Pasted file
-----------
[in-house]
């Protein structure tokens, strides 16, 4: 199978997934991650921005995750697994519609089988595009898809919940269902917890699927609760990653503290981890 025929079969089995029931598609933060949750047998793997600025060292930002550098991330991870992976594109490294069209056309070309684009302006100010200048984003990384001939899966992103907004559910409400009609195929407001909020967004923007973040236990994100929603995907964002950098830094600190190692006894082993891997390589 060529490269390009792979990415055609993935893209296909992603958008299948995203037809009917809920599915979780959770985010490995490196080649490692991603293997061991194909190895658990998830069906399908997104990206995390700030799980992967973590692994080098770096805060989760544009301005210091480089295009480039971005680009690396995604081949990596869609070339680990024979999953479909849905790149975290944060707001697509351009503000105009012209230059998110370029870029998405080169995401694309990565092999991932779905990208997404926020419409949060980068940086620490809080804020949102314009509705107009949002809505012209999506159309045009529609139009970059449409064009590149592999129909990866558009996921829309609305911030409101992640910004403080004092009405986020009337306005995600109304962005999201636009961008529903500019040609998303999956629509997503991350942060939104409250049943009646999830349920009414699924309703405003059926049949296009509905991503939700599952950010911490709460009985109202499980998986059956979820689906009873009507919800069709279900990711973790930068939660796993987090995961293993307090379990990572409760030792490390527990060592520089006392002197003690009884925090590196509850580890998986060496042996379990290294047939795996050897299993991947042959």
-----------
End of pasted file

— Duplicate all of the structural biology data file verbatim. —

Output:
[in-house]
């Protein structure tokens, strides 16, 4: 199978997934991650921005995750697994519609089988595009898809919940269902917890699927609760990653503290981890 025929079969089995029931598609933060949750047998793997600025060292930002550098991330991870992976594109490294069209056309070309684009302006100010200048984003990384001939899966992103907004559910409400009609195929407001909020967004923007973040236990994100929603995907964002950098830094600190190692006894082993891997390589 060529490269390009792979990415055609993935893209296909992603958008299948995203037809009917809920599915979780959770985010490995490196080649490692991603293997061991194909190895658990998830069906399908997104990206995390700030799980992967973590692994080098770096805060989760544009301005210091480089295009480039971005680009690396995604081949990596869609070339680990024979999953479909849905790149975290944060707001697509351009503000105009012209230059998110370029870029998405080169995401694309990565092999991932779905990208997404926020419409949060980068940086620490809080804020949102314009509705107009949002809505012209999506159309045009529609139009970059449409064009590149592999129909990866558009996921829309609305911030409101992640910004403080004092009405986020009337306005995600109304962005999201636009961008529903500019040609998303999956629509997503991350942060939104409250049943009646999830349920009414699924309703405003059926049949296009509905991503939700599952950010911490709460009985109202499980998986059956979820689906009873009507919800069709279900990711973790930068939660796993987090995961293993307090379990990572409760030792490390527990060592520089006392002197003690009884925090590196509850580890998986060496042996379990290294047939795996050897299993991947042959």